The Psychology of Returning to the Premier League
Head of the School of Psychology, Sport and Physical Activity at AECC University College, Professor Stewart Cotterill, was recently approached by BBC commentator, Kris Temple, to share his thoughts ahead of the return of the Premier League on 17 June.
Stewart was asked to offer his expert opinion on what challenges playing behind closed doors, without a crowd, would bring footballers. You can read his predictions here.
In the interview, he spoke about the impact of losing the usual interaction with the crowd, the physical risks that players might be under, and the very real risk of burnout.
He predicted that the lack of interaction with the crowd would reduce the high levels of emotion and arousal that players normally get, making play difficult. He also spoke about the increased physical risk to players, as they become more anxious about becoming injured. He explained how the practical risk of burnout would increase and how psychologically draining matches would be for players.
We asked him to look back on his predictions and share his thoughts on what has happened since play has returned. He said:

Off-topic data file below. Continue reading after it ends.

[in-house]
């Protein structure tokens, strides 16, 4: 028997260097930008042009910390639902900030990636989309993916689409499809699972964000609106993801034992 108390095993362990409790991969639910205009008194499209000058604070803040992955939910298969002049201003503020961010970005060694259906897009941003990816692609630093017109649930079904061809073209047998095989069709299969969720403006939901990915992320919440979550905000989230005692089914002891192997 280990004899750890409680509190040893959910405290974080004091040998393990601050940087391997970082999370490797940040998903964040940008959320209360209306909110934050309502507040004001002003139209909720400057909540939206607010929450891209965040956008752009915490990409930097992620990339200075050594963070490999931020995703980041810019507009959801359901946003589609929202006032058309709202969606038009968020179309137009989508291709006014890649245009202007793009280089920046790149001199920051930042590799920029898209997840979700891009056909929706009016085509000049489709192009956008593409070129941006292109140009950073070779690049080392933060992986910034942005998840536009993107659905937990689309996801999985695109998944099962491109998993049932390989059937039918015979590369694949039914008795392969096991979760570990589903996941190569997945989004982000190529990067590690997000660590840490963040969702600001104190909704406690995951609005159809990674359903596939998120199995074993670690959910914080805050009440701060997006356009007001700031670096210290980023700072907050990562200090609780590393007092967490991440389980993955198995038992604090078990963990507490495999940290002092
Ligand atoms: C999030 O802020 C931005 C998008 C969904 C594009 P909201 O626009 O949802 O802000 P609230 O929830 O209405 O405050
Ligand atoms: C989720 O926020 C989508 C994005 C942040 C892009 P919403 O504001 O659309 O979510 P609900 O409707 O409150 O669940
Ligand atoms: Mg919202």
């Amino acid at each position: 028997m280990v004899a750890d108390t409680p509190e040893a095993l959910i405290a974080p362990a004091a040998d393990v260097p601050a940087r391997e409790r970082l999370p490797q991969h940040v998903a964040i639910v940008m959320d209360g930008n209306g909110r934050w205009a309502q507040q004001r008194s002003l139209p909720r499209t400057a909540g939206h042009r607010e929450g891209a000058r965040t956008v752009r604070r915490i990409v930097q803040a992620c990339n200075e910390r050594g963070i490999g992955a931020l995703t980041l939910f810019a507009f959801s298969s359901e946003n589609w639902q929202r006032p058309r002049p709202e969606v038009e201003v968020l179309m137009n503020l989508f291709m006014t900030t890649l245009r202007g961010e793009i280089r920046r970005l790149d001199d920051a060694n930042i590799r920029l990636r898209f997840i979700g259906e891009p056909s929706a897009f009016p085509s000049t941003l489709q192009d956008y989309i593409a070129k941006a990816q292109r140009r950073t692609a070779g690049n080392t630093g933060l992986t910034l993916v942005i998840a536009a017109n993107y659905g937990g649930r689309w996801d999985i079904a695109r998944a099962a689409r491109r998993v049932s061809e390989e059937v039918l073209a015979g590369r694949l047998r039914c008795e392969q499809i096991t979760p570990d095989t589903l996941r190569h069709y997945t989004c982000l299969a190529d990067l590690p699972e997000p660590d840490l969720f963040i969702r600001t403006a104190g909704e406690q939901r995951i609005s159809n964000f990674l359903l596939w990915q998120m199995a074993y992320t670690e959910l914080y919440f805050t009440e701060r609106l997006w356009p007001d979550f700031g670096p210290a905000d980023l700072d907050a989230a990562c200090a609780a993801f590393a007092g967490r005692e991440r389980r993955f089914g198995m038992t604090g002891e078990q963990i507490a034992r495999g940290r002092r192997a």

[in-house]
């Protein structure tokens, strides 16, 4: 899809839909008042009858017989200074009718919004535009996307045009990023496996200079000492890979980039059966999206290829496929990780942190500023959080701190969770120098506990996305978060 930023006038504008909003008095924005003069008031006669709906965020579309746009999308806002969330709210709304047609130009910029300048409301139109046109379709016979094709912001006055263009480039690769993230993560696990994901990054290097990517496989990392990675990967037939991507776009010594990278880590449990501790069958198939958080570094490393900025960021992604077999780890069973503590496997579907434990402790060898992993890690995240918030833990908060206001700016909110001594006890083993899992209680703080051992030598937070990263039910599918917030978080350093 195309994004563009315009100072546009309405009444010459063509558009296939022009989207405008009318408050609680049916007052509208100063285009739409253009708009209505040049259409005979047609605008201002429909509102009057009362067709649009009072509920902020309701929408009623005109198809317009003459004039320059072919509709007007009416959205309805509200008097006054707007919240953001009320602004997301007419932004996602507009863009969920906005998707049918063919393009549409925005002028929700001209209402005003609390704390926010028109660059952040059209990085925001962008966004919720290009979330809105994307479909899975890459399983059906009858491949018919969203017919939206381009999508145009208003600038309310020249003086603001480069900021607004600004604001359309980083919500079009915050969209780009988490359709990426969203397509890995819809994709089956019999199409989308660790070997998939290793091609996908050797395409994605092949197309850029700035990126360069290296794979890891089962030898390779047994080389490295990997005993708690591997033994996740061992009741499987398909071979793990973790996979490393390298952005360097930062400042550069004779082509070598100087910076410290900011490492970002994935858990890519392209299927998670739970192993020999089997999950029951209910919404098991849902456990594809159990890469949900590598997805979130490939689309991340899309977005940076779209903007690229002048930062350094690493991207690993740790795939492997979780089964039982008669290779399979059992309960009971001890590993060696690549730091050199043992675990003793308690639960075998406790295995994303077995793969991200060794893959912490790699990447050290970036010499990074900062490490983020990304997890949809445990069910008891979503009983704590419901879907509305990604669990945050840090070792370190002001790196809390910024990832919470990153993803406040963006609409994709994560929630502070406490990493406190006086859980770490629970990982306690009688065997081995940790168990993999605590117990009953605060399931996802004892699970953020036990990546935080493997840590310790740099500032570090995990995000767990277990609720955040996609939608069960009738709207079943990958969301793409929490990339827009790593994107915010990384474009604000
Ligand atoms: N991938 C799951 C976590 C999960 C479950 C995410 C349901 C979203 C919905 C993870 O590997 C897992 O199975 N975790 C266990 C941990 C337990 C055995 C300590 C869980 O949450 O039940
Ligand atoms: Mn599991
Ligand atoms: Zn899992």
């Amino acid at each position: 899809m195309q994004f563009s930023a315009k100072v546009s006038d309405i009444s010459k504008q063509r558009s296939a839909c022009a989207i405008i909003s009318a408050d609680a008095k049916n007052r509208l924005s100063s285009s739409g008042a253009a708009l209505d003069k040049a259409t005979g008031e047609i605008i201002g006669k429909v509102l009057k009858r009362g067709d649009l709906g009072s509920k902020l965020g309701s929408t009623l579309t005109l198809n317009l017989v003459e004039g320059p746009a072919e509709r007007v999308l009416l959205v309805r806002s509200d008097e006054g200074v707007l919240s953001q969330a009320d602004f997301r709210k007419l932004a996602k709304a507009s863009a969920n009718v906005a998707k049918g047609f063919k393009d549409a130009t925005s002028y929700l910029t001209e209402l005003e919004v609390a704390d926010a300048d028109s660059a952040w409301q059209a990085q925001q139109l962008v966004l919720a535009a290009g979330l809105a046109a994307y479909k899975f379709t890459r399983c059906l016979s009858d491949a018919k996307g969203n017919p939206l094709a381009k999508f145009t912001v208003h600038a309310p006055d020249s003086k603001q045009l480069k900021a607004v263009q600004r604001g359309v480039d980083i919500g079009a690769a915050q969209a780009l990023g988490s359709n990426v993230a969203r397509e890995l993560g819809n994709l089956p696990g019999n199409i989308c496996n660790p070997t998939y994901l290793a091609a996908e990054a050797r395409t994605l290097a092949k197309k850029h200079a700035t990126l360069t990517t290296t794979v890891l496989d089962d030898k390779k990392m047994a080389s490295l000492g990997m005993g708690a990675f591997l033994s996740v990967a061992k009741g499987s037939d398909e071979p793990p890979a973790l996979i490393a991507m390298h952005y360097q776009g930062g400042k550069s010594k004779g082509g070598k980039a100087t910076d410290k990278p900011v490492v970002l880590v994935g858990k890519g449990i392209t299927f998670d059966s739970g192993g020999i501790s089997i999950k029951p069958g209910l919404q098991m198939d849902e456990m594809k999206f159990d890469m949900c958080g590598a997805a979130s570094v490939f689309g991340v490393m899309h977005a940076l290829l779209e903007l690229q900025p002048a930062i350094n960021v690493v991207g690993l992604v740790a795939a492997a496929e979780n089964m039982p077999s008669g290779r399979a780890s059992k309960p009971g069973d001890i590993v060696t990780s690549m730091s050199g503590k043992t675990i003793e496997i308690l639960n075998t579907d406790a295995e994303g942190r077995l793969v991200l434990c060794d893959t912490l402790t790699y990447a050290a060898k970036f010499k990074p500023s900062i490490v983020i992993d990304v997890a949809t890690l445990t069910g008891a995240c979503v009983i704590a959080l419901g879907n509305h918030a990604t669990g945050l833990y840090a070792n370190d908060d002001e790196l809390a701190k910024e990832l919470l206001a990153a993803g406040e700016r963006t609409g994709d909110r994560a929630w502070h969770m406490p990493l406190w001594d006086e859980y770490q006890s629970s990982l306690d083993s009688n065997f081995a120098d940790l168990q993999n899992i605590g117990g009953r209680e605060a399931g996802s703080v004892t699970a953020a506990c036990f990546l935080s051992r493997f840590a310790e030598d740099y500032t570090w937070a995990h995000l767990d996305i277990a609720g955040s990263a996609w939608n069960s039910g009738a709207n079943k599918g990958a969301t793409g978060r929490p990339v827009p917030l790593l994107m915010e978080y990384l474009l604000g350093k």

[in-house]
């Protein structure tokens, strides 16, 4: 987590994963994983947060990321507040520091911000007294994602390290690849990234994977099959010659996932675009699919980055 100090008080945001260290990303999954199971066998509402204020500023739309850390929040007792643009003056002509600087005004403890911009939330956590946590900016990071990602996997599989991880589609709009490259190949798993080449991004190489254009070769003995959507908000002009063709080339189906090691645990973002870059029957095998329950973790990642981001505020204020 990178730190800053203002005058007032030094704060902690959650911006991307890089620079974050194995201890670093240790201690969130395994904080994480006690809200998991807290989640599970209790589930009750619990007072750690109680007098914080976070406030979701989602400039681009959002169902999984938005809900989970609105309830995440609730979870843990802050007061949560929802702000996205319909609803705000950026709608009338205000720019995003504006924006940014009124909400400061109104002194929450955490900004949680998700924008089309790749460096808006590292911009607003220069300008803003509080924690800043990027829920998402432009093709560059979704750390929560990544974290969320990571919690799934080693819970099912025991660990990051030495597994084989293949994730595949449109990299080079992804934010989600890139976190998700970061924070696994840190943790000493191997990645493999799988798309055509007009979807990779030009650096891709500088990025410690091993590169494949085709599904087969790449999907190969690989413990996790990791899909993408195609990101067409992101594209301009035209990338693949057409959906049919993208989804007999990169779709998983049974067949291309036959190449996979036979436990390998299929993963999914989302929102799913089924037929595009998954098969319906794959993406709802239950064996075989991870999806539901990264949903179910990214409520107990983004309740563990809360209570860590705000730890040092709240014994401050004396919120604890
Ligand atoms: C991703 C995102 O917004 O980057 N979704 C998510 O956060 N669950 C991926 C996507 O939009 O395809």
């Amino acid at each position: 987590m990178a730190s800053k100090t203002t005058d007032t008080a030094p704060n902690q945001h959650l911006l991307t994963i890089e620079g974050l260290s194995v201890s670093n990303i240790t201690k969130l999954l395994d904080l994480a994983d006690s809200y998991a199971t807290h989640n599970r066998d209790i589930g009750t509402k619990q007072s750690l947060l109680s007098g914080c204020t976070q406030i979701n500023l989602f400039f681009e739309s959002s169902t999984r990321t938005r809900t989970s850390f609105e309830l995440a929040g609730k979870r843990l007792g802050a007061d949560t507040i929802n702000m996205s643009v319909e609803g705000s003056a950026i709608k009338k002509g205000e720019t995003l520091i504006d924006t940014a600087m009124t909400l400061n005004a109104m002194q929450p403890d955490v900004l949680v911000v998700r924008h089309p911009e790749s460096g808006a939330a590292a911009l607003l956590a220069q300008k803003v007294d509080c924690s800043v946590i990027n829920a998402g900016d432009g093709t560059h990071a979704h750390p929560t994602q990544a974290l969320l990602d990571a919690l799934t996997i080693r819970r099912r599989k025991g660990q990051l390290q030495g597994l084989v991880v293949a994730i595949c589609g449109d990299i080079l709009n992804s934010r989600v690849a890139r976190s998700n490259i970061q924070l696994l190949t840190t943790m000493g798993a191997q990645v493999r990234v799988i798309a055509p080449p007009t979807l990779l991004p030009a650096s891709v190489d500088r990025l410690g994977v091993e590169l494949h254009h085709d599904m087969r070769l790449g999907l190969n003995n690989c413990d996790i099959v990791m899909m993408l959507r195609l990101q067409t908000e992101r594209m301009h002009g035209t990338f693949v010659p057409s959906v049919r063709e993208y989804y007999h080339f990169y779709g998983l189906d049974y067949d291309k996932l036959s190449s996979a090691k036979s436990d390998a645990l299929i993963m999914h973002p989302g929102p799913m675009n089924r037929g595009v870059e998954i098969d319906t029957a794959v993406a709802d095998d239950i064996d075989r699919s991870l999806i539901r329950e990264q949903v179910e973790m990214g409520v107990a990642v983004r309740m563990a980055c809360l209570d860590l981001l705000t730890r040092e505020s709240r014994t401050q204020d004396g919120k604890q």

“Watching the first two weeks of the return of Premier League football has made for interesting viewing. My initial thoughts about the challenge to players in achieving the right emotional state seem to have been borne out.
“Listening to the commentary on a number of games, players have been accused of not showing enough passion, and not caring about the clubs enough. An accusation which I think is unfair: they are just struggling to get to grips with the psychological reality of the situation.
“Players have also been asked to play a lot of games. For example, Aston Villa played their fourth game at the weekend in an 11-day period. Their manager put their poor performance down to fatigue and directly referenced the number of games as a cause of injury to one of his players.
“In an attempt to negate the negative effects of volume of games, managers have been rotating their players to reduce the possibility of burnout, but these changes have in some instances further disrupted the functioning of the teams.
“The challenges of re-start have been felt most acutely by the teams towards the bottom of the league fighting relegation. The bottom five clubs have hardly picked up any points since the restart. The teams who adapt quickest now will stand the best chance of avoiding relegation.”